Because, you know, the 17 daily emails to his teacher, his OT, his speech therapist, his advocate...That's not enough. They need to hear MORE from me.

As for the school's part in keeping my failing son from, you know, failing? "Modifications of work as needed."

That's it. They'll make the work easier for him, because that will...

And so I asked the principal: What else are you going to do? Will he get time with the resource specialist? Pull-out groups? A reading specialist? SOMETHING?

Oh, no, says the principal. Only the schools that qualify for Title I funding have those sorts of things. We're too rich around here. So my son? Will get nothing...and like it. Even if he has to like it while repeating the third grade.

Now, if the assessments we're currently doing turn up something useful--like, say, a learning disability--and he qualifies for special education under his IEP, all of this will be moot. Because, apparently, being learning disabled gets attention. That's interesting. But if not? Well, nobody gives a crap if you're just regular not smart.

And so it is with all of that anger and bitterness that I head out, tomorrow afternoon, for our 'emergency' IEP meeting, to set up a behavior-support plan that will hopefully help N feel a little less stressed in the classroom while we go through the rest of the testings and meetings and official IEPs and follow-up evaluations and know, all that business as usual. And because I've essentially lawyered up, what with the hiring of an advocate, suddenly all SORTS of people are planning on being at this meeting, which was supposed to be just a quick check in. At last count, I know of eight people who will definitely be there. All to decide which goal we should focus on over the next month or so (raising his hand in class? partnering with another child during group activities? going to the bathroom less frequently?) and how best to help him reach that goal.

This they have the time and money for, because I'm bringing in someone who scares them. But academic support on a regular, useful basis? Nah. Not that.

I used to be such a public-school fan. Those were the days.

Thursday, November 5, 2009

You Want to Try My Applesauce

You may not know it, but you do. And the recipe is up, now, over at (Never) Too Many Cooks.

(And yes, I missed yesterday. So much for that NaBlo 'streak,' eh? You can blame whatever it is that's been squeezing the capillaries in my skull these past 24 hours. Ouch, I say. Ouch.)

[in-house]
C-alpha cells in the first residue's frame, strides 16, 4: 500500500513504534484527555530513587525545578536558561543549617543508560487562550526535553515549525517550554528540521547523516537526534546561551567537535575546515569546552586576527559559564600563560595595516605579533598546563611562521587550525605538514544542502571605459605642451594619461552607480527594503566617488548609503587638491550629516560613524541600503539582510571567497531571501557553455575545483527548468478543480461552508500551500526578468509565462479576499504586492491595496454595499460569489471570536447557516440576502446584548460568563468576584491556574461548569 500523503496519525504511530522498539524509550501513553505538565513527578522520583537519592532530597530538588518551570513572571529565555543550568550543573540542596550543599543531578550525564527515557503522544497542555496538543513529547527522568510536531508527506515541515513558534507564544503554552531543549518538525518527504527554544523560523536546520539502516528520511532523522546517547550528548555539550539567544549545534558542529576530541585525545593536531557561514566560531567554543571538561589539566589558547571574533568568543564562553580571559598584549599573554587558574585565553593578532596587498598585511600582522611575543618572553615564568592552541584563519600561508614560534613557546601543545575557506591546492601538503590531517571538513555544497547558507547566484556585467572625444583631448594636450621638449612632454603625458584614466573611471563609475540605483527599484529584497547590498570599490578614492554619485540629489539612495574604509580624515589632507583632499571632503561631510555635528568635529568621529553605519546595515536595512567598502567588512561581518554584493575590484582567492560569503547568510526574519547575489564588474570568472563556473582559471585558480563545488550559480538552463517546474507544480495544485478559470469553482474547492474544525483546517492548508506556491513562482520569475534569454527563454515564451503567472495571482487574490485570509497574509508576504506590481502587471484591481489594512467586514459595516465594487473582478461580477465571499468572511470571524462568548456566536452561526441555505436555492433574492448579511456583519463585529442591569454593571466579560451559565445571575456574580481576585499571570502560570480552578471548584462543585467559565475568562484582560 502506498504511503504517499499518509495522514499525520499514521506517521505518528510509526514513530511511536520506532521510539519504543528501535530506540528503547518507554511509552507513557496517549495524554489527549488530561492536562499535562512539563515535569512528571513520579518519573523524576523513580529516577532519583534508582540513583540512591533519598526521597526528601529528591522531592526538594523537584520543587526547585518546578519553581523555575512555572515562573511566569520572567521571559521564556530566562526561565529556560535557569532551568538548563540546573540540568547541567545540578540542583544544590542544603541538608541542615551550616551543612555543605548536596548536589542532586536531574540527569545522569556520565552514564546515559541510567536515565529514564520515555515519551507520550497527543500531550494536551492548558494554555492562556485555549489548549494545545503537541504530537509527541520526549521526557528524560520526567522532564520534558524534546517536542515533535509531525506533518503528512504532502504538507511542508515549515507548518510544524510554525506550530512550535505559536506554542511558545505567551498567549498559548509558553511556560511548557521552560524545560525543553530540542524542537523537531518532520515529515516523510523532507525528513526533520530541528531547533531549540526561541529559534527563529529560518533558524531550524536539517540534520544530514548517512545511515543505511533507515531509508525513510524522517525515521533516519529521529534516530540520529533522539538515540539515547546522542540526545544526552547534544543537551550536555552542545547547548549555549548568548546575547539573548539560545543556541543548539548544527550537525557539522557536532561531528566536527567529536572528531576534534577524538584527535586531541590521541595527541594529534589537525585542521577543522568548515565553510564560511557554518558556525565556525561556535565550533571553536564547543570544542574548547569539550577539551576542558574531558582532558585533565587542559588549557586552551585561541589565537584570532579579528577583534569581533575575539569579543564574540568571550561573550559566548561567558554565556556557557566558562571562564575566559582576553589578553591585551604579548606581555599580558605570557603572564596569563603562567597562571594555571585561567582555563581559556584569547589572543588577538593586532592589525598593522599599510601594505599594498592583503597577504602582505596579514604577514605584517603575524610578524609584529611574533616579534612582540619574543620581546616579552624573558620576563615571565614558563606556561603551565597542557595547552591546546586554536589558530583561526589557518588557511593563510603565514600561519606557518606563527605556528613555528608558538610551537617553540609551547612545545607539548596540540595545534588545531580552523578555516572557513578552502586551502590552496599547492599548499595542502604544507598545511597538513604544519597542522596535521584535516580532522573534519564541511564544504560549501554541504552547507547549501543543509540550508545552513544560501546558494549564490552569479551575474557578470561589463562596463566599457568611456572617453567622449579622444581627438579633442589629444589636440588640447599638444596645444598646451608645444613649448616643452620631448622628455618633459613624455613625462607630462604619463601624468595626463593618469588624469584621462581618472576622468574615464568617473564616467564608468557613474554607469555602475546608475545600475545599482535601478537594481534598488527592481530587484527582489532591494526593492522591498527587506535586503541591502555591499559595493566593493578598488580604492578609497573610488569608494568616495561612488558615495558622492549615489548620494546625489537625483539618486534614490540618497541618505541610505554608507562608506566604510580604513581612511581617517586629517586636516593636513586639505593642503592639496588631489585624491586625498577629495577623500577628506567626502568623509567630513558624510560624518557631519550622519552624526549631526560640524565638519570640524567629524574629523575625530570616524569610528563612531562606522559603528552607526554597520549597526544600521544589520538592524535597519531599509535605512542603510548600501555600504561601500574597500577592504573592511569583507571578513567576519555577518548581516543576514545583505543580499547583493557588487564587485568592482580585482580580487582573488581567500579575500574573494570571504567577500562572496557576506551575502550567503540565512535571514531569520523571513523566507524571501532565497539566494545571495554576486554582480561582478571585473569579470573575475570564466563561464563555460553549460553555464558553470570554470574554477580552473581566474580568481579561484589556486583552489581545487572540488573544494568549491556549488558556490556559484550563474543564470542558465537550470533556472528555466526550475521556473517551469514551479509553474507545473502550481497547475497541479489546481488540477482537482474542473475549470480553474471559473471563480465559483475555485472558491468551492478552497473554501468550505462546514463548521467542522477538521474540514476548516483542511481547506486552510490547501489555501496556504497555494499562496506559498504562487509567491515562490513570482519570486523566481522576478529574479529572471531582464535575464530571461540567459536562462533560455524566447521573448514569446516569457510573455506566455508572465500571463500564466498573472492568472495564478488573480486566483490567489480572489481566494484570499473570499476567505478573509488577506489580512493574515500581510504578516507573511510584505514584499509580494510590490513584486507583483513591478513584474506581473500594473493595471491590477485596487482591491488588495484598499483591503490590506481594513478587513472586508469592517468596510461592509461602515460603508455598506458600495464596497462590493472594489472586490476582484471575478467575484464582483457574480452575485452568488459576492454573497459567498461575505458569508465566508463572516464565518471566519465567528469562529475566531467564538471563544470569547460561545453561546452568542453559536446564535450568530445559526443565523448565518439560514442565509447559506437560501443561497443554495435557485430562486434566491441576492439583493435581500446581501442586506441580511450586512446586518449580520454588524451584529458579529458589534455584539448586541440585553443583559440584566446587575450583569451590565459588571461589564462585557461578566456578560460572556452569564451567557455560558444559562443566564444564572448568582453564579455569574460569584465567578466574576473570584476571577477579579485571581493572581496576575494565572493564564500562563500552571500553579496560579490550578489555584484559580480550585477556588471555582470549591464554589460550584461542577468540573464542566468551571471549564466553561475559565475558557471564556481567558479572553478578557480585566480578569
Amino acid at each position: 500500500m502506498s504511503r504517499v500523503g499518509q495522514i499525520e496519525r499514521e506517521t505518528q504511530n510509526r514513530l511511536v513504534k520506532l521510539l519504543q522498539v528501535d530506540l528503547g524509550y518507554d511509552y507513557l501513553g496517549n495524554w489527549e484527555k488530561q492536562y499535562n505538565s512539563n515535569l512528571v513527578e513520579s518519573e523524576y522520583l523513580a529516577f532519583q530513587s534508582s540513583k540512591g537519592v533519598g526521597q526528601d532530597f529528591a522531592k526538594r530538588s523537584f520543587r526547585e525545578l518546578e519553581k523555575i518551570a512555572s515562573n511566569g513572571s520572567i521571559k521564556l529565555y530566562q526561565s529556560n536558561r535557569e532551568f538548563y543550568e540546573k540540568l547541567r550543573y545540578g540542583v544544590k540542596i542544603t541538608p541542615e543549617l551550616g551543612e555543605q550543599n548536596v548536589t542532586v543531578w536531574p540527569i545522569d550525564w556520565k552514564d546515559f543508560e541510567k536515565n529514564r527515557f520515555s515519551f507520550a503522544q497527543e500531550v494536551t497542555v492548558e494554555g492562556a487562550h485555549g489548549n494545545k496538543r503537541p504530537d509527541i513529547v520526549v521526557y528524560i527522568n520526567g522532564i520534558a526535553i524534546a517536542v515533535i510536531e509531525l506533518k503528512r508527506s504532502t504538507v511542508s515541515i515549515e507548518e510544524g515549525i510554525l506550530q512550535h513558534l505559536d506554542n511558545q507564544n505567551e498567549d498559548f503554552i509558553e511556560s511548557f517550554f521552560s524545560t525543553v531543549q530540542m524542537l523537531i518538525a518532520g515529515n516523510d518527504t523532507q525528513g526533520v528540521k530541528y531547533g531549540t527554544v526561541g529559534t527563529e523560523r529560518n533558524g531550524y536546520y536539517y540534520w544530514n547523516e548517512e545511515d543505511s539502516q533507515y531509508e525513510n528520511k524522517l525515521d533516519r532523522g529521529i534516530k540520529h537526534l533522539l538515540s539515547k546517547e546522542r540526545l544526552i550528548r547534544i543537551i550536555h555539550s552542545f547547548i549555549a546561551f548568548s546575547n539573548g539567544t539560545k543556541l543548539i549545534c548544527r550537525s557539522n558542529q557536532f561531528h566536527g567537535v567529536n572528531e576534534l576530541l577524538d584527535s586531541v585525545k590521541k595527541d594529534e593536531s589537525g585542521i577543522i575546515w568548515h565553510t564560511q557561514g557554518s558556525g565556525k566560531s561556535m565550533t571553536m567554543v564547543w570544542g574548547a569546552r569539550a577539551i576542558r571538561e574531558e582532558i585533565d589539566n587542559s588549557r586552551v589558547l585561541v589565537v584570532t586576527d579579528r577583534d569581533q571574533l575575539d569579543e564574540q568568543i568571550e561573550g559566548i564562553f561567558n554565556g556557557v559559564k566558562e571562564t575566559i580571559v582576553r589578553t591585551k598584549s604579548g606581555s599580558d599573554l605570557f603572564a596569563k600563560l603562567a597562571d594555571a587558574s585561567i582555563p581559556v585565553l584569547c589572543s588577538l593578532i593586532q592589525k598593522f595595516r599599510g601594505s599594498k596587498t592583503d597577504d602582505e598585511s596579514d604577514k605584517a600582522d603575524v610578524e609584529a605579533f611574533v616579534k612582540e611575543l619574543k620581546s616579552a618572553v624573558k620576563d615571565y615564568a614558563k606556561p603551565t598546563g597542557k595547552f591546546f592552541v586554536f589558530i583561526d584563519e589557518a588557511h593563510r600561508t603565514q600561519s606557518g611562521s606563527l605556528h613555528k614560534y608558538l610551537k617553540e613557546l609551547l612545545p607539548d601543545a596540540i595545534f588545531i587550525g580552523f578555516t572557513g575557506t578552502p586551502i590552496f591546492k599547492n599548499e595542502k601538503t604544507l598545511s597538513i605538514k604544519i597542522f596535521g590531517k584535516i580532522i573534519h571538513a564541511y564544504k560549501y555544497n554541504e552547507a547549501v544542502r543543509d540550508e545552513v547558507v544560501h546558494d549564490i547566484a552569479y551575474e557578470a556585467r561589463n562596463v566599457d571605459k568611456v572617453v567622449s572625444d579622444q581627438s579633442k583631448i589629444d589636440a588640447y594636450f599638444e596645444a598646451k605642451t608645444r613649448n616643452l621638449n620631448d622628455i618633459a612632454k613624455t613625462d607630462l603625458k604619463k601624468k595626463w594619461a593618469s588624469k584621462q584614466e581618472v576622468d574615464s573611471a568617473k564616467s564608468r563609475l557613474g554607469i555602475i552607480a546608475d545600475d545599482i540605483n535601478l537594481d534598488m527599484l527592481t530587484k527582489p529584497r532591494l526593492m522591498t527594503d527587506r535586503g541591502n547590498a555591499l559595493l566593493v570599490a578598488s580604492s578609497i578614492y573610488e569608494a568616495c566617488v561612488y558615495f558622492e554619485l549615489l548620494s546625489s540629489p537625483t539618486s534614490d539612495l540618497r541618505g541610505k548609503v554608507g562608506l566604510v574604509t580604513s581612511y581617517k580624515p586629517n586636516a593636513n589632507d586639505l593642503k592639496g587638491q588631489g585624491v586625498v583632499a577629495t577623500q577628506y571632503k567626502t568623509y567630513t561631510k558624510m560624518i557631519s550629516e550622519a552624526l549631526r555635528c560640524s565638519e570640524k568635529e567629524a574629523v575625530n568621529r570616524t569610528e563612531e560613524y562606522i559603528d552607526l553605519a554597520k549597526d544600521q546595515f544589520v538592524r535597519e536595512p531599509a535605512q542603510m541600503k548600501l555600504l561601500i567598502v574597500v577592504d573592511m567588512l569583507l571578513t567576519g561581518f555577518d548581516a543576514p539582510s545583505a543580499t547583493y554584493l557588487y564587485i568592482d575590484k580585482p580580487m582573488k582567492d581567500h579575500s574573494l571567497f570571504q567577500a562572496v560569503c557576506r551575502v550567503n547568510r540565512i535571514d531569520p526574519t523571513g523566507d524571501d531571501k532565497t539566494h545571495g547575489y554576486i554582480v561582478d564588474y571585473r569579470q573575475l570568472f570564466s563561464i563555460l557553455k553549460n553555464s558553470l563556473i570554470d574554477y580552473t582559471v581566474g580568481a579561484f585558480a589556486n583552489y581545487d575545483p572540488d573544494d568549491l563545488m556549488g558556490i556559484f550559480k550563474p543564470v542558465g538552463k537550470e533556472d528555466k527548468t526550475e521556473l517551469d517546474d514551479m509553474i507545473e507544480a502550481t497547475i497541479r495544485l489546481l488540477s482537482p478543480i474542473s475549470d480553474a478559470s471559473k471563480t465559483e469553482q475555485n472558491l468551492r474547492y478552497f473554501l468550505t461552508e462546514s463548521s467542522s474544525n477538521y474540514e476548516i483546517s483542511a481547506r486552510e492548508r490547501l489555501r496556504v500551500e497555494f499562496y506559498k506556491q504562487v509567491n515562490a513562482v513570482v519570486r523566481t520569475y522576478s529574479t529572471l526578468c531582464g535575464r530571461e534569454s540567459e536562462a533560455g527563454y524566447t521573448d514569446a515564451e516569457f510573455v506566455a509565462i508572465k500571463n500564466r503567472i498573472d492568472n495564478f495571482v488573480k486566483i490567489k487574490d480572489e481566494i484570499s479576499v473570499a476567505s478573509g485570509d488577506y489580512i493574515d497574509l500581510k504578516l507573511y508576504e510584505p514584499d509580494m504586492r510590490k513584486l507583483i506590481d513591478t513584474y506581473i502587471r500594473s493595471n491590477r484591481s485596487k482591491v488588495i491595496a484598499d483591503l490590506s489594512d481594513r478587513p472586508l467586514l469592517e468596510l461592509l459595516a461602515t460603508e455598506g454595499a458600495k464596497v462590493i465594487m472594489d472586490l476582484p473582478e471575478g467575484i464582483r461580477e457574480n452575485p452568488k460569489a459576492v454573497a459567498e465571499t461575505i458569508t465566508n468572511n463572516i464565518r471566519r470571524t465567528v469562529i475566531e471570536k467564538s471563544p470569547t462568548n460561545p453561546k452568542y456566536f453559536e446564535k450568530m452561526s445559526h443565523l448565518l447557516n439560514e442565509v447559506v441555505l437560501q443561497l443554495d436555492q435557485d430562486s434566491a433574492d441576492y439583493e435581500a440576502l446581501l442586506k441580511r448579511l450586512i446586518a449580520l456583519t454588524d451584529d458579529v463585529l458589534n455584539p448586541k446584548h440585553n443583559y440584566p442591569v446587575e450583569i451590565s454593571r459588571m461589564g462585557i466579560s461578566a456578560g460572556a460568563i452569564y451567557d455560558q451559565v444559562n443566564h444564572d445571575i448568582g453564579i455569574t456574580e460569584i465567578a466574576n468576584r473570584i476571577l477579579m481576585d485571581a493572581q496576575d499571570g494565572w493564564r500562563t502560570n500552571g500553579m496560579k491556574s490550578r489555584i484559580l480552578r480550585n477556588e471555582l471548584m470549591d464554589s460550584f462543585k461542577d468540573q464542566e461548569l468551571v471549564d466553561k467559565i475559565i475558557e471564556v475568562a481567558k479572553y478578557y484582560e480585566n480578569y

Tuesday, November 3, 2009

The N Store

[Pssst. For the very, very, very smart folks out there, there's an eeeeeeeensy little hint as to N's actual name in here. In case you hadn't picked up on it the umpteen times I've slipped and typed it all the way out when I post, I mean.]

On the way home from Hebrew School, after dropping Em off at soccer practice, N and I noticed that the newly built store at the bottom of our block is soon going to be opening for business.

N: The next store they build should be the N Store.

Me: What would the N Store sell?

N: Arks.

I laugh, loud and hard. N waits for me to finish, patiently.

N: And guns. Real guns and pretend guns. And bubble gum. And bubbles.

I can't wait to see what the bank officer says when he or she takes at look at THAT small-business loan application.

[Hey, check it out! Three days in a row! Am I actually, for real, going to do NaBloPoMo this year? Only time will tell, I guess. I didn't sign up...but maybe that will be the not-impetus I need to actually do this thing!]

Monday, November 2, 2009

Starting from Scratch

I've put off writing about the three-hour meeting we had last week with a special education advocate. For one thing, note that number. Three. Hours. Plus. For another, it was a devastating meeting. Not in the literal sense. Nothing was physically destroyed. But there was definitely emotional rubble afterward. There is definitely rebuilding to be done. And the good news is that there is hope that it might get done correctly this time.

But enough with the allusion and lack of specificity. Here's the upshot. I walked out of there feeling almost elated, and definitely light headed. There was so much to think about, so much to rethink. I got into my car, drove about two blocks, calmly pulled over to the side of the road, put the car into park...and then plunged my head down between my knees, in the hopes that I wouldn't actually, completely, pass out. I didn't. I stayed that way for a while, then straightened up and drove back to my office, where I finished writing a press release before going home for the evening.